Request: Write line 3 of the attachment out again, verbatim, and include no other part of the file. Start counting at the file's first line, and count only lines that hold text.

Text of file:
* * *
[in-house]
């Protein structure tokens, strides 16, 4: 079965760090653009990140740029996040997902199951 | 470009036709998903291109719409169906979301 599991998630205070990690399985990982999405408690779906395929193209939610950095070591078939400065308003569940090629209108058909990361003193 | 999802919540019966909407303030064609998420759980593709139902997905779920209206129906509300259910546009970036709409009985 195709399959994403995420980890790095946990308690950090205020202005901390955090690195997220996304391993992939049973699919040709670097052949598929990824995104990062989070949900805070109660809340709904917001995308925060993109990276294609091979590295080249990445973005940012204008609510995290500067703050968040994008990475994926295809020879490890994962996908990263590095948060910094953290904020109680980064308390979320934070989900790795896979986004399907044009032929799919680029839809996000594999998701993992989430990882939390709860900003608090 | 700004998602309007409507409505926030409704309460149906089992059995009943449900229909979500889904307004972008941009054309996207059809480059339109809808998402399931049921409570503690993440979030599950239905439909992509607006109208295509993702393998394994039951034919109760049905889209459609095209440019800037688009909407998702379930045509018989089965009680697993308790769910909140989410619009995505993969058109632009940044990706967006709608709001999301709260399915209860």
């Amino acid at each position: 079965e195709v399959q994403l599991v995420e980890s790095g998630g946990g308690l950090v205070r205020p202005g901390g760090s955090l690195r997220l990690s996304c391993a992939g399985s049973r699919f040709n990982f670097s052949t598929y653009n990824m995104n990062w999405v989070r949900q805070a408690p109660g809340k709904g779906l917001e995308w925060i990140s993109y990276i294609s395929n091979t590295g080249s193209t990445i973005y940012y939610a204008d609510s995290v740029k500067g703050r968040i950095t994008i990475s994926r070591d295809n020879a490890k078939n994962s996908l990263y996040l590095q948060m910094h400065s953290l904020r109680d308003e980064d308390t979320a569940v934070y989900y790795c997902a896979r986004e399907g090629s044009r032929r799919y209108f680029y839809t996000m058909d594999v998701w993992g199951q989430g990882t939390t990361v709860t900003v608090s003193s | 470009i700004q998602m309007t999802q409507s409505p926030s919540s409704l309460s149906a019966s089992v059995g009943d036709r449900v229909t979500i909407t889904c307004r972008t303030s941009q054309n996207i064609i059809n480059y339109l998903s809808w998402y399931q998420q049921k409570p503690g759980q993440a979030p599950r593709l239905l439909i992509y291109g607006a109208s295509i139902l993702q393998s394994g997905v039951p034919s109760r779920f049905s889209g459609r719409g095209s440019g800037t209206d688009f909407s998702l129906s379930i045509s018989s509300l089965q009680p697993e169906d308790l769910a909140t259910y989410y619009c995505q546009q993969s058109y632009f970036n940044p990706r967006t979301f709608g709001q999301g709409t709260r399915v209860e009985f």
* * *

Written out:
């Amino acid at each position: 079965e195709v399959q994403l599991v995420e980890s790095g998630g946990g308690l950090v205070r205020p202005g901390g760090s955090l690195r997220l990690s996304c391993a992939g399985s049973r699919f040709n990982f670097s052949t598929y653009n990824m995104n990062w999405v989070r949900q805070a408690p109660g809340k709904g779906l917001e995308w925060i990140s993109y990276i294609s395929n091979t590295g080249s193209t990445i973005y940012y939610a204008d609510s995290v740029k500067g703050r968040i950095t994008i990475s994926r070591d295809n020879a490890k078939n994962s996908l990263y996040l590095q948060m910094h400065s953290l904020r109680d308003e980064d308390t979320a569940v934070y989900y790795c997902a896979r986004e399907g090629s044009r032929r799919y209108f680029y839809t996000m058909d594999v998701w993992g199951q989430g990882t939390t990361v709860t900003v608090s003193s | 470009i700004q998602m309007t999802q409507s409505p926030s919540s409704l309460s149906a019966s089992v059995g009943d036709r449900v229909t979500i909407t889904c307004r972008t303030s941009q054309n996207i064609i059809n480059y339109l998903s809808w998402y399931q998420q049921k409570p503690g759980q993440a979030p599950r593709l239905l439909i992509y291109g607006a109208s295509i139902l993702q393998s394994g997905v039951p034919s109760r779920f049905s889209g459609r719409g095209s440019g800037t209206d688009f909407s998702l129906s379930i045509s018989s509300l089965q009680p697993e169906d308790l769910a909140t259910y989410y619009c995505q546009q993969s058109y632009f970036n940044p990706r967006t979301f709608g709001q999301g709409t709260r399915v209860e009985f």